Aditya Sarpotdar’s biopic The Sholay Girl opens with a scene from the 1975 classic before seamlessly moving to the behind-the-scenes action. As dacoits give chase to Sholay’s heroine, Hema Malini, she flees on her tonga, but loses her balance and falls to the ground. It’s an unplanned moment, one that takes us out of the movie and onto the sets. We see Malini’s body double, Reshma Pathan, writhing in pain. Reshma is badly injured, and as she is taken to hospital, we move into a flashback of how she got there.
Life turns out to be a bit like the movies with happy endings that nurture Reshma in The Sholay Girl, which is being streamed on Zee5. Both the screenplay by Faizal Akhtar and Shrabani Deodhar and Sarpotdar’s treatment make little distinction between Reshma’s work and her life away off screen. The result is an undeniably uplifting biopic that pays tribute to Reshma’s daring and can-do spirit, but also softens the rough edges and underplays the exploitative conditions under which she often worked.
The dialogue is packed with the kind of aphorisms that were popular in the 1970s, when Reshma traded street-side acrobatics for a career as a stunt artist. Spotted by stunt director Asim (Chandan Roy Sanyal), the impoverished Reshma starts working as a stunt double despite opposition from her orthodox father (Aditya Lakhia). You don’t need talent to shine, you have an inner light – but don’t ever show your face to the camera, Asim advises Reshma.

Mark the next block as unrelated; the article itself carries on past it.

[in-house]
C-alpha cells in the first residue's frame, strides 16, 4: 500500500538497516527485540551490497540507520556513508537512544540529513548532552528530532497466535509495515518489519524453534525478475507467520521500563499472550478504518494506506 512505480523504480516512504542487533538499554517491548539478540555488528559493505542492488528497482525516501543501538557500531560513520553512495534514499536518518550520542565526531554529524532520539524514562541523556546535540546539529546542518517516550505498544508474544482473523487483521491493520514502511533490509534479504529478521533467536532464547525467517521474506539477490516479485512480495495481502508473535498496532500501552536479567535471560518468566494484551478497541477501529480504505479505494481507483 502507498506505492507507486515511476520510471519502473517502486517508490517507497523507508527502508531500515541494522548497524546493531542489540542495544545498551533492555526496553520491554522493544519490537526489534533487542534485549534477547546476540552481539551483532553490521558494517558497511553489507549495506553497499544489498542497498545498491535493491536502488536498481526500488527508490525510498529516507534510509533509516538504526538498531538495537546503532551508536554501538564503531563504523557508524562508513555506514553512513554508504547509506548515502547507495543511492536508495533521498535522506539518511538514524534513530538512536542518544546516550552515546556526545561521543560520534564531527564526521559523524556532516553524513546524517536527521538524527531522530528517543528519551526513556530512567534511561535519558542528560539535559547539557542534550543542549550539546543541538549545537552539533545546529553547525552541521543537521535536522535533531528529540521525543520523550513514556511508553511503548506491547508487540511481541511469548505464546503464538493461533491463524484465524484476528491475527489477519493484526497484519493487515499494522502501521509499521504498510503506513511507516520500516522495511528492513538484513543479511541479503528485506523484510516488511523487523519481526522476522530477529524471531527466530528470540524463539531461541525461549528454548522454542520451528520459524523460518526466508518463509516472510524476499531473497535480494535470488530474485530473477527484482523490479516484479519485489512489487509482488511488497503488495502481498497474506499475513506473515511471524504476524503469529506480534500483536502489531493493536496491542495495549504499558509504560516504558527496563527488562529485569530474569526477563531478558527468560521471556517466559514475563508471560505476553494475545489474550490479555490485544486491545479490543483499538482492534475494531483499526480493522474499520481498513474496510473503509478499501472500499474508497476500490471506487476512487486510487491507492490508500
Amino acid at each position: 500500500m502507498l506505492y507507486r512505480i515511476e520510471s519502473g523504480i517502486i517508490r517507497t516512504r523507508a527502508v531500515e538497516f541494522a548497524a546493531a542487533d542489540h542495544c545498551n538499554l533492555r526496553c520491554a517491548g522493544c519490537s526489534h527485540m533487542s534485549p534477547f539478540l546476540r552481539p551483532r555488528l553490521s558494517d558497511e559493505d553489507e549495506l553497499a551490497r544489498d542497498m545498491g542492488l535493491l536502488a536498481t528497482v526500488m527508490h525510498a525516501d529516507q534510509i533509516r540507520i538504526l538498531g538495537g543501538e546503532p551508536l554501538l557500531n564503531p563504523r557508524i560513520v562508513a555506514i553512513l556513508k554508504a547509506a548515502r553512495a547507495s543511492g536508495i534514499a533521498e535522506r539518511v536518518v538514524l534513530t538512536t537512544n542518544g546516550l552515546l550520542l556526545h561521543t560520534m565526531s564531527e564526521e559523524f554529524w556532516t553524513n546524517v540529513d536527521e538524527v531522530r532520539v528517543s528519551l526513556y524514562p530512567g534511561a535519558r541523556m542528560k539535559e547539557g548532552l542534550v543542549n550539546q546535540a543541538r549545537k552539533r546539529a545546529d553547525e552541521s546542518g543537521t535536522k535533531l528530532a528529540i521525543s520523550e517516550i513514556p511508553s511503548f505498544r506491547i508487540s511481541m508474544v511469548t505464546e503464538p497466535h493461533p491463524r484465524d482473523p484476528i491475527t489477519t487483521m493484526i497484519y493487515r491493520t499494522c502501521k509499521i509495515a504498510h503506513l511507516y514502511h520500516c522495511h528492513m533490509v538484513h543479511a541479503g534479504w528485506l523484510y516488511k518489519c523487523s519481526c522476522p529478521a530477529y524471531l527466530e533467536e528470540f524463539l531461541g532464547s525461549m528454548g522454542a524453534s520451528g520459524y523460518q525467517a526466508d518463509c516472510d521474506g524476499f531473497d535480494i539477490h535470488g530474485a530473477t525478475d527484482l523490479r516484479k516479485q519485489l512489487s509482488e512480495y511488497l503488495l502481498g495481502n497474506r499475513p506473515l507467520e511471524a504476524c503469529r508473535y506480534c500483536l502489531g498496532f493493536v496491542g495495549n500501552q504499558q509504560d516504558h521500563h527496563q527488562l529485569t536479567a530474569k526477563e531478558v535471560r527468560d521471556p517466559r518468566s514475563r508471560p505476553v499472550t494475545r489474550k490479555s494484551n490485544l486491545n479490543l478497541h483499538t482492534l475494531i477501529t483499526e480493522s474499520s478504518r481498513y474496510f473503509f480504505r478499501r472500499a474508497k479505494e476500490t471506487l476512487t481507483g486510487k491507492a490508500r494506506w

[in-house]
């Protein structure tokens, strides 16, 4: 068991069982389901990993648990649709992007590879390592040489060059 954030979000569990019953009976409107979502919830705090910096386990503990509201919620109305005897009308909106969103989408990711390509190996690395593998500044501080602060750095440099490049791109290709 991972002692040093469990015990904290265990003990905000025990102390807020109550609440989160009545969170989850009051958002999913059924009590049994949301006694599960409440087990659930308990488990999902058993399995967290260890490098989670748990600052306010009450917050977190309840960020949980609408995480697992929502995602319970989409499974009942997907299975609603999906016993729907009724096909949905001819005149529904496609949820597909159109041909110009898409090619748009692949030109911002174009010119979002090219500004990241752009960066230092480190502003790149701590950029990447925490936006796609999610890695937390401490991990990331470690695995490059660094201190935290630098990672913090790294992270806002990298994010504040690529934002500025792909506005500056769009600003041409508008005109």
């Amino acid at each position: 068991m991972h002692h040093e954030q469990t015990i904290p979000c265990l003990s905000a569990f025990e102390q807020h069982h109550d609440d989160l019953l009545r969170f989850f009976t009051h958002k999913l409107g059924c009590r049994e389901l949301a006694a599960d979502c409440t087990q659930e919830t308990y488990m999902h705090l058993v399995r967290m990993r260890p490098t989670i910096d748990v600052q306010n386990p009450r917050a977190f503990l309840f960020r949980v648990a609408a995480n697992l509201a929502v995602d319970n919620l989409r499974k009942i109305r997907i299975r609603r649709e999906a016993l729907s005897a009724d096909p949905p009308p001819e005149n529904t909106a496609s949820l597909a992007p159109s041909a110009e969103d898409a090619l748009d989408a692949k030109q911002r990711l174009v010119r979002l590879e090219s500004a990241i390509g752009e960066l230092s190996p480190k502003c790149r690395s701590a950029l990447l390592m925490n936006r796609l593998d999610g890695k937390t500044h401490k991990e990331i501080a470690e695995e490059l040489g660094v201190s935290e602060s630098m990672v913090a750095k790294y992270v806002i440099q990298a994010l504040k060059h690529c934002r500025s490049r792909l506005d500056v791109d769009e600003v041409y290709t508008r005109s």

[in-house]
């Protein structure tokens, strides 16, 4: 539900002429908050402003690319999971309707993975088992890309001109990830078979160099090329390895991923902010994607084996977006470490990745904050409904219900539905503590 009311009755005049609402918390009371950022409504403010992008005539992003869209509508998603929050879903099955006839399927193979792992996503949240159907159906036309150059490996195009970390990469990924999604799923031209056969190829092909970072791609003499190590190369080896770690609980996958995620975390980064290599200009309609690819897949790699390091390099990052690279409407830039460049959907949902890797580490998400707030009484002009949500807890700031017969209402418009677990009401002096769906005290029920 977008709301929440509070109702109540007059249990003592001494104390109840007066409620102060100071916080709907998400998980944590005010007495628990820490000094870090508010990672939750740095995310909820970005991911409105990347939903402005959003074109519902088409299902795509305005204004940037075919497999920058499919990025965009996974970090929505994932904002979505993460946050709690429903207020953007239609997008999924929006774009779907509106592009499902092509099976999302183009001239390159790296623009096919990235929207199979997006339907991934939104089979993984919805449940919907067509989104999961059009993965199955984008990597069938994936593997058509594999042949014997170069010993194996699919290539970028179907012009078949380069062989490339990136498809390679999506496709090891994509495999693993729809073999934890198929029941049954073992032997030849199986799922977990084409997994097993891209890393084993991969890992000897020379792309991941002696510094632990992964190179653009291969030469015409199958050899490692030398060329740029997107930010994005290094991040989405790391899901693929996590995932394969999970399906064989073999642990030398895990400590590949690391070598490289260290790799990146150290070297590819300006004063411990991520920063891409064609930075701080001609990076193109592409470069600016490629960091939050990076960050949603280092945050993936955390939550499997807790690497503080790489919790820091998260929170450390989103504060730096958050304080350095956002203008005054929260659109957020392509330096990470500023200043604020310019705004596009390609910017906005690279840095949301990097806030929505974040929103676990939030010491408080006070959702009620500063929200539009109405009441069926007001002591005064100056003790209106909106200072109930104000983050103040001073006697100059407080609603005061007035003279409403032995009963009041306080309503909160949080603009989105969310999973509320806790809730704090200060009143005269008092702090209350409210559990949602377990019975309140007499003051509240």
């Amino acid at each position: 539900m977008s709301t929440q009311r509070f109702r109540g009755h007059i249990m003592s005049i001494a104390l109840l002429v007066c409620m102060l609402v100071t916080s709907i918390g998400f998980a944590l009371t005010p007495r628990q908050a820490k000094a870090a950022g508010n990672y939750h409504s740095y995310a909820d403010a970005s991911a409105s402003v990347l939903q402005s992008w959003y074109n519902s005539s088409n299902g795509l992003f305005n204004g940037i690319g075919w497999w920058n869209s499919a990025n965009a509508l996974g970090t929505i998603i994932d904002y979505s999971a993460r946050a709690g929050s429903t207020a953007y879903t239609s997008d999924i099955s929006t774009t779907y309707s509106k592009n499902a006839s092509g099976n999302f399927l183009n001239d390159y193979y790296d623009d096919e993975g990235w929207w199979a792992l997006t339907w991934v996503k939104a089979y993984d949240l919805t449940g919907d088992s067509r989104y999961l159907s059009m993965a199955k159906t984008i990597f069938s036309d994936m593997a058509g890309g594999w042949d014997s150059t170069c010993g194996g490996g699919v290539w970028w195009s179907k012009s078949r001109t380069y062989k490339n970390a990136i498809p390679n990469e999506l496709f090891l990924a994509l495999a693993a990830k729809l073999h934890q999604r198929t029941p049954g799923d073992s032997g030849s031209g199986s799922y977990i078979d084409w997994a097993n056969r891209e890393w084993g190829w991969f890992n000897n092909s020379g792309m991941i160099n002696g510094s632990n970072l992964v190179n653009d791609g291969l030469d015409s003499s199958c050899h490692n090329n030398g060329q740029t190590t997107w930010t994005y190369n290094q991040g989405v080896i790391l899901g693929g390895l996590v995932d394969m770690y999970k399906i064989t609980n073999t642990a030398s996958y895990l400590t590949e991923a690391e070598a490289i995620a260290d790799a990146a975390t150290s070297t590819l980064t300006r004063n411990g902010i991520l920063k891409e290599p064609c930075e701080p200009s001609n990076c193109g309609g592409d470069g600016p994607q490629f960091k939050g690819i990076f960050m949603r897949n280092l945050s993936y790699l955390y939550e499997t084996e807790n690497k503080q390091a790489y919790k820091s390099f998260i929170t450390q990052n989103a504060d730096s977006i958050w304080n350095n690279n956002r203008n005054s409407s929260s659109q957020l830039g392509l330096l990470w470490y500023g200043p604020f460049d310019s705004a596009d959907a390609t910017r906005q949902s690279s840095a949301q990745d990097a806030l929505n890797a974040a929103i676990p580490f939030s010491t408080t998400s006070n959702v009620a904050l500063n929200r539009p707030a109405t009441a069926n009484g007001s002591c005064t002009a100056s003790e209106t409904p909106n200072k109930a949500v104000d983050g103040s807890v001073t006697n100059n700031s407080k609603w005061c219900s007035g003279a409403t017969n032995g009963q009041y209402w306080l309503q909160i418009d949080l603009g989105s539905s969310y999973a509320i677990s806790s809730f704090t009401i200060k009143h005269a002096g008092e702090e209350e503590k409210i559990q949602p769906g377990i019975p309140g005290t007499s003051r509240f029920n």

She turns out to be one of his finest students. Asim asks Reshma, will you run through fire? A sheet of glass? Leap off the third floor? “Yes guruji,” Reshma replies with a goofy grin, glowing with a sense of achievement and the knowledge that she is finally able to support her parents and three siblings. Bidita Bag turns out a compelling performance, and Chandan Roy Sanyal too is a warm presence as her mentor.
The running length is trim to the point of being terse: the 106 minutes prove to be inadequate to provide an overview of Reshma’s life. The highlights-only approach ensures that the workings of the film industry remain underexplored. As The Sholay Girl speeds by, it devotes one scene each to poor working conditions, the lack of workplace safety measures, the contributions of technicians, and the harassment of women that are common on the sets. Reshma has to make a noise to gain membership to the all-male stunt artists’ union, and when she gets her card, she clutches it with the same fervour as an actress would an Oscar.
The emphasis on celebration extends to the heavily saturated colour palette – yellows brighter than the sun, reds deeper than crimson. The climax echoes the beginning, bringing a nice, if all-too-neat, circularity to the chronicle. As the film switches back from fiction to fact, we meet the real Reshma Pathan, and see her in one of her most recent appearances, as an extra in Rohit Shetty’s blockbuster Golmaal Again (2017). The film is filled with fictionalised treacly moments, but the sight of the silver-haired Reshma Pathan proves hard to beat.